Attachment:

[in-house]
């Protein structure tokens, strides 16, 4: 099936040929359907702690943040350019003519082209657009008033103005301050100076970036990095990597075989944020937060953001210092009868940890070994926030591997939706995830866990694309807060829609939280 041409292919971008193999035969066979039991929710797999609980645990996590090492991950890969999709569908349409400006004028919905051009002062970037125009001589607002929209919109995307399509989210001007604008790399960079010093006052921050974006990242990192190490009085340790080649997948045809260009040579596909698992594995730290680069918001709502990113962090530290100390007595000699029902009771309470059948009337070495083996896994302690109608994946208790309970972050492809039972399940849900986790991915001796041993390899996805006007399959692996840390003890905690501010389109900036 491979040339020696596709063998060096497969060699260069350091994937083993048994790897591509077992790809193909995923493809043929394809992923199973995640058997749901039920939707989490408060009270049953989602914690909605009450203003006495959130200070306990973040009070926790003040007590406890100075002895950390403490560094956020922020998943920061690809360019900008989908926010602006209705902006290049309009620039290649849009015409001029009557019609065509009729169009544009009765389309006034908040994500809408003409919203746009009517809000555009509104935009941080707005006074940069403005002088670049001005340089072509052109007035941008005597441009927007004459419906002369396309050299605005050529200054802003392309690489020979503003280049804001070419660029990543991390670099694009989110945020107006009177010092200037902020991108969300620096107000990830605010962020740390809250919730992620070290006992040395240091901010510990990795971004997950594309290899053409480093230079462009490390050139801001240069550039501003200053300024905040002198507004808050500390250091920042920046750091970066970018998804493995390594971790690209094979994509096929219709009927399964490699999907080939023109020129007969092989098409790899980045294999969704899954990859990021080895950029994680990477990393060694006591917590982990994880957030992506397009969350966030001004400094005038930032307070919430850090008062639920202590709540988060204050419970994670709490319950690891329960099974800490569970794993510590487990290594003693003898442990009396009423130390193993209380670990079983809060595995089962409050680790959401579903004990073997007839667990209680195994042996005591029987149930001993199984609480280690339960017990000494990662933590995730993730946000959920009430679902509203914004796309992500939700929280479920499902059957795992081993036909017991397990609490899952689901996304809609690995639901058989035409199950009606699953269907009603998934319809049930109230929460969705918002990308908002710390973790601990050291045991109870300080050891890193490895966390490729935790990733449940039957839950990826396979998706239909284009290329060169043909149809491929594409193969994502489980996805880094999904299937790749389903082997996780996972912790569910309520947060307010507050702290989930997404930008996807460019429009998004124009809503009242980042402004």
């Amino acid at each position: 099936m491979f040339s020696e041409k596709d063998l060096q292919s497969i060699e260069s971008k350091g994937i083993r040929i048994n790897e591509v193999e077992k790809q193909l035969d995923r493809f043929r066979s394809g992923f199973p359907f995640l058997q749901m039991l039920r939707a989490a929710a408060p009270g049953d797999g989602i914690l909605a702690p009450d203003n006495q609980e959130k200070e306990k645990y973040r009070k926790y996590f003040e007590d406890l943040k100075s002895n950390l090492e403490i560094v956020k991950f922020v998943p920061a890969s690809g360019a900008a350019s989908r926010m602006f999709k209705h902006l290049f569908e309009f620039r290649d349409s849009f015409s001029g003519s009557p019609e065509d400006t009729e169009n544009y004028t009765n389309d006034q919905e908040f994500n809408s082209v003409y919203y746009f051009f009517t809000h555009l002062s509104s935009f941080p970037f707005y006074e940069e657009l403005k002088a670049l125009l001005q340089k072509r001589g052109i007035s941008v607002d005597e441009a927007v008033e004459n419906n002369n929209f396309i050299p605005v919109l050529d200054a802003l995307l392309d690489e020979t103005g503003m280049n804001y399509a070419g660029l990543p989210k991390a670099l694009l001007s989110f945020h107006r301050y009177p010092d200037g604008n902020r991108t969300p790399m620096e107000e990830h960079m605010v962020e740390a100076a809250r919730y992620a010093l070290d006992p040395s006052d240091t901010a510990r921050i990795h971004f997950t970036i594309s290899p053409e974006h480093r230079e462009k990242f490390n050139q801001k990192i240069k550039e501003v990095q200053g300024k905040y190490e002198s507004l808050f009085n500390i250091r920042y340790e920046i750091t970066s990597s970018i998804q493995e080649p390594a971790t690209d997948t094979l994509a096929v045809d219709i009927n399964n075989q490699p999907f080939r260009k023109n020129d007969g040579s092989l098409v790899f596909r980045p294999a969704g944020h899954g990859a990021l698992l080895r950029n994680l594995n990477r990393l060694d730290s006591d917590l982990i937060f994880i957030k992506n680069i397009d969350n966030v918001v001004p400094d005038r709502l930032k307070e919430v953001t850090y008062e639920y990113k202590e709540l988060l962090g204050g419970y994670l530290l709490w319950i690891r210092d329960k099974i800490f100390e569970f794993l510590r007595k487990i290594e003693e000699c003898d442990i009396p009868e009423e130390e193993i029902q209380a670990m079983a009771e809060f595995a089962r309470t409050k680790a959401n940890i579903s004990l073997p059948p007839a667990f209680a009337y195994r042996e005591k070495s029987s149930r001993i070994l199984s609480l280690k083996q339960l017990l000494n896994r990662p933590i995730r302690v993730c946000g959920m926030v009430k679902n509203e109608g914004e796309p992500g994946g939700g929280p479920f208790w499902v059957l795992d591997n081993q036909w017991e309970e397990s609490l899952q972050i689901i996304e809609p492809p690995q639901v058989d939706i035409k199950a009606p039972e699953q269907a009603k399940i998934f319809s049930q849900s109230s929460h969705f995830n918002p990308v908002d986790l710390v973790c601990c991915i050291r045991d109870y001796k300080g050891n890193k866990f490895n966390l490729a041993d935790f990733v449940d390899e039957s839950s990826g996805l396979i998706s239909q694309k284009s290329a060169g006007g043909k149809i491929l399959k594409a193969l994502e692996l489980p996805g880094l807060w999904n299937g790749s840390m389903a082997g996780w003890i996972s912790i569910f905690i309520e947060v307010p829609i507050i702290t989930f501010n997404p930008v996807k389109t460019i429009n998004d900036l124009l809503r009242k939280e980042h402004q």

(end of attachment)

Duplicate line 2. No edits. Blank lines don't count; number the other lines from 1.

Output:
């Protein structure tokens, strides 16, 4: 099936040929359907702690943040350019003519082209657009008033103005301050100076970036990095990597075989944020937060953001210092009868940890070994926030591997939706995830866990694309807060829609939280 041409292919971008193999035969066979039991929710797999609980645990996590090492991950890969999709569908349409400006004028919905051009002062970037125009001589607002929209919109995307399509989210001007604008790399960079010093006052921050974006990242990192190490009085340790080649997948045809260009040579596909698992594995730290680069918001709502990113962090530290100390007595000699029902009771309470059948009337070495083996896994302690109608994946208790309970972050492809039972399940849900986790991915001796041993390899996805006007399959692996840390003890905690501010389109900036 491979040339020696596709063998060096497969060699260069350091994937083993048994790897591509077992790809193909995923493809043929394809992923199973995640058997749901039920939707989490408060009270049953989602914690909605009450203003006495959130200070306990973040009070926790003040007590406890100075002895950390403490560094956020922020998943920061690809360019900008989908926010602006209705902006290049309009620039290649849009015409001029009557019609065509009729169009544009009765389309006034908040994500809408003409919203746009009517809000555009509104935009941080707005006074940069403005002088670049001005340089072509052109007035941008005597441009927007004459419906002369396309050299605005050529200054802003392309690489020979503003280049804001070419660029990543991390670099694009989110945020107006009177010092200037902020991108969300620096107000990830605010962020740390809250919730992620070290006992040395240091901010510990990795971004997950594309290899053409480093230079462009490390050139801001240069550039501003200053300024905040002198507004808050500390250091920042920046750091970066970018998804493995390594971790690209094979994509096929219709009927399964490699999907080939023109020129007969092989098409790899980045294999969704899954990859990021080895950029994680990477990393060694006591917590982990994880957030992506397009969350966030001004400094005038930032307070919430850090008062639920202590709540988060204050419970994670709490319950690891329960099974800490569970794993510590487990290594003693003898442990009396009423130390193993209380670990079983809060595995089962409050680790959401579903004990073997007839667990209680195994042996005591029987149930001993199984609480280690339960017990000494990662933590995730993730946000959920009430679902509203914004796309992500939700929280479920499902059957795992081993036909017991397990609490899952689901996304809609690995639901058989035409199950009606699953269907009603998934319809049930109230929460969705918002990308908002710390973790601990050291045991109870300080050891890193490895966390490729935790990733449940039957839950990826396979998706239909284009290329060169043909149809491929594409193969994502489980996805880094999904299937790749389903082997996780996972912790569910309520947060307010507050702290989930997404930008996807460019429009998004124009809503009242980042402004």